If Andy Lipkis succeeds, eventually his work may help the Owens Valley and other places from which Los Angeles sucks water.
Gigi Coyle of Big Pine introduced Lipkis recently when he offered a talk at the Mountain Light Gallery in Bishop about what he does. More than 50 came to hear about TreePeople, the organization Lipkis founded 40 years ago when he was just 15 years old. Since then, the group has planted thousands of trees in LA and helped develop new ways to capture water in the Los Angeles basin.
What started as a modest group of people who wanted to save trees from LA smog has grown into a group supported by many government agencies and big corporations, including the Annenberg Foundation. While many admire the work of TreePeople, some here have noted that it’s a bittersweet fact that as more trees grow in LA, they die in the Owens Valley.
Lipkis told the crowd gathered that TreePeople’s mission is to inspire people to take personal responsibility for the urban environment. Their early and continued focus remains on planting trees and helping neighborhoods to accept personal involvement with the trees. Lipkis said global climate change and the water shortage have prodded the group to go further with the environment.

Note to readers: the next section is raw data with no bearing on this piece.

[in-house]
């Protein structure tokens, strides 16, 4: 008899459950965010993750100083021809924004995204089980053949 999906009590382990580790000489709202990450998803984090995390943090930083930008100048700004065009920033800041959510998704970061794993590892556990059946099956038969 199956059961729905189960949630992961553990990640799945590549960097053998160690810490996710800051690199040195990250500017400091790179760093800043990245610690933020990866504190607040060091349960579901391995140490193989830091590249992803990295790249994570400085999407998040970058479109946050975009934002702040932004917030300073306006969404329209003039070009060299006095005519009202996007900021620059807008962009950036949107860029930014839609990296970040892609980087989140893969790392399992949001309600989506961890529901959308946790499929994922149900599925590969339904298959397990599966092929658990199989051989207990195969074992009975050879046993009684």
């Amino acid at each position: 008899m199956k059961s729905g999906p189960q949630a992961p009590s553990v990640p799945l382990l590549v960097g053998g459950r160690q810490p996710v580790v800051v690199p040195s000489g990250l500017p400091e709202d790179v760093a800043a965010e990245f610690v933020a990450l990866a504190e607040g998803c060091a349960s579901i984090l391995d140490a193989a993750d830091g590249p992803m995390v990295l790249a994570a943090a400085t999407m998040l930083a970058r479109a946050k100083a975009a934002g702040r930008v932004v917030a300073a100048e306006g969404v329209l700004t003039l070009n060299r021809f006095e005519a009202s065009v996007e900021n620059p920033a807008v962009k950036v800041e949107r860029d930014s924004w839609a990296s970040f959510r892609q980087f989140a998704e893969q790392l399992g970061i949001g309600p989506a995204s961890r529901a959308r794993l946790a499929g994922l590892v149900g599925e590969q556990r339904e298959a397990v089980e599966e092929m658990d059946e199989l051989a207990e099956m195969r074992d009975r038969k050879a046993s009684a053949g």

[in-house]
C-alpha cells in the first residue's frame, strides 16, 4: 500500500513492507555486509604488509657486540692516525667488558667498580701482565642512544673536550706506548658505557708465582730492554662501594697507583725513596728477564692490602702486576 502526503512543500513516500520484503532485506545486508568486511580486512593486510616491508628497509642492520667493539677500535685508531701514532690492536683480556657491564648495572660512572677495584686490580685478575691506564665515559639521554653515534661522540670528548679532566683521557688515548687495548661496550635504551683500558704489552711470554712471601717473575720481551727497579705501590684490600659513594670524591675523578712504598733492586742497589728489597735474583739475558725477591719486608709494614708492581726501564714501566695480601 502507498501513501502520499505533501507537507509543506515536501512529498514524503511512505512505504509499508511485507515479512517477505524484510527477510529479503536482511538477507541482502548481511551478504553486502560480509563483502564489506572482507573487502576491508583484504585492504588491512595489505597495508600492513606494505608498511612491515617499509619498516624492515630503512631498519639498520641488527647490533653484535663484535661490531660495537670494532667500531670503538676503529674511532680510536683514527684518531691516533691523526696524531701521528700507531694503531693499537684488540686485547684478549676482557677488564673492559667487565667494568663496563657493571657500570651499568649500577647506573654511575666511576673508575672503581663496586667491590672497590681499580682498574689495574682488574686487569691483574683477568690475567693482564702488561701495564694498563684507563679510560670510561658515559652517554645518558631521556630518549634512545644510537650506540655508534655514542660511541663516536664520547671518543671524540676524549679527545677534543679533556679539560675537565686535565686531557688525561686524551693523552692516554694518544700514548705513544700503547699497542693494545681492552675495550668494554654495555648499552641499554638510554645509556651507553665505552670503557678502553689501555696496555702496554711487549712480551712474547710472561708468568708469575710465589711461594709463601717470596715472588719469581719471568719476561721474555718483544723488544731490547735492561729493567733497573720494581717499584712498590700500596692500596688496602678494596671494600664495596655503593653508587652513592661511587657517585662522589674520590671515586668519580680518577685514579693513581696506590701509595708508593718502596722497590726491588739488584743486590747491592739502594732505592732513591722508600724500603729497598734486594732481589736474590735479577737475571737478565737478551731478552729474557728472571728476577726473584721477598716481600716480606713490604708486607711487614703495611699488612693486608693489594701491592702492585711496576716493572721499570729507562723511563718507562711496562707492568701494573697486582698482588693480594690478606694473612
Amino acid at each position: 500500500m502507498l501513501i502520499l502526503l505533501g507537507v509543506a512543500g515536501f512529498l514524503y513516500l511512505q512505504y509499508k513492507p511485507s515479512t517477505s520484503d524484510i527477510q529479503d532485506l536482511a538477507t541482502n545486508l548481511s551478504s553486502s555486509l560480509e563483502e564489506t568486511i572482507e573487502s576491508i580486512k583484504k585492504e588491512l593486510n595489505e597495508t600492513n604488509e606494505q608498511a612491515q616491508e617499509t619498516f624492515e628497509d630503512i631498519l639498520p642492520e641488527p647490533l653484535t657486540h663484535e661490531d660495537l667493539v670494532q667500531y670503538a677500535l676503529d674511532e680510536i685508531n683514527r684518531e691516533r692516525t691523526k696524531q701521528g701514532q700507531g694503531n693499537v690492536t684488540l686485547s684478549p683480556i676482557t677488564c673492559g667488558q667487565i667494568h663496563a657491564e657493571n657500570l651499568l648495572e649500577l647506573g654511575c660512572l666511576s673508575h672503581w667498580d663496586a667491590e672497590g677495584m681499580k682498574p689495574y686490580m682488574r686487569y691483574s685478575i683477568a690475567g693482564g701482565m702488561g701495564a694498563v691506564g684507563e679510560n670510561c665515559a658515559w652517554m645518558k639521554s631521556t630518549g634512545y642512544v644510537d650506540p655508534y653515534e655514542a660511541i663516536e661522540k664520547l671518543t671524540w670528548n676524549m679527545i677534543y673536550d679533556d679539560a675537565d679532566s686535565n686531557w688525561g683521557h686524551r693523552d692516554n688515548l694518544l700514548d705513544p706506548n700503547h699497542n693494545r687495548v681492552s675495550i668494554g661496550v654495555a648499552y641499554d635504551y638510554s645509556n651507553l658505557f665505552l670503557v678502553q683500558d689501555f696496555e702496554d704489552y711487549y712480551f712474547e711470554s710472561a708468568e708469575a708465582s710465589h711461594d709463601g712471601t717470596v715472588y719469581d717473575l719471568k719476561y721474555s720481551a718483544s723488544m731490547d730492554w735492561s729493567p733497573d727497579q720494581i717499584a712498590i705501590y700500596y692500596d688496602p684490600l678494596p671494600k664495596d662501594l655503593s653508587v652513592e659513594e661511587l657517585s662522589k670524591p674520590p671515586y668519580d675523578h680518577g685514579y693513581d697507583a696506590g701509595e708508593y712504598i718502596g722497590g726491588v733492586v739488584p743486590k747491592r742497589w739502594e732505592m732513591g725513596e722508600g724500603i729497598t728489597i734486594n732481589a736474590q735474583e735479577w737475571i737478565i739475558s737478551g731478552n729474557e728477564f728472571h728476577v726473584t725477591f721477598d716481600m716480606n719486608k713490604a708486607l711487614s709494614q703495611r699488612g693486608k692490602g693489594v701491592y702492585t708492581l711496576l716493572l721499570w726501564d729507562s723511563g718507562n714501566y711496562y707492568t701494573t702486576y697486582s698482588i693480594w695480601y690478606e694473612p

They now support projects that direct rainwater into the underground acquirers to manage LA as a watershed. They advocate permeable paving, special drains, cisterns and
what they call forest-mimicking innovations as ways to direct rainwater into the ground. They want to see what they call a “Functioning Community Forest” in every LA neighborhood. Lipkis said the vision of TreePeople is to transform LA into a City that generates 50% of its own water and sustains a 25% tree canopy – in short, a fully functioning watershed.
TreePeople has managed to engage the Department of Water and Power and other City agencies in this work. Lipkis has demonstrated that it costs less to create water saving projects than to deal with flooding and wastewater. He said his group has also transformed neighborhoods from concrete streets that attract drug dealers to urban forests where residents step up to the care of the trees and find a different atmosphere where they live.
Lipkis added that, “Our work brings agencies together to manage LA as a forest and to harvest rainwater.” He said the agencies find it’s not too expensive when they combine their budgets. TreePeople’s work is also targeted to find jobs for chronically unemployed young people.
So, what does it all mean to the Owens Valley? Maybe sometime in the distant future LA will generate its own water. Meanwhile, TreePeople was a message for Owens Valley people that it takes organization and dedication to save the environment.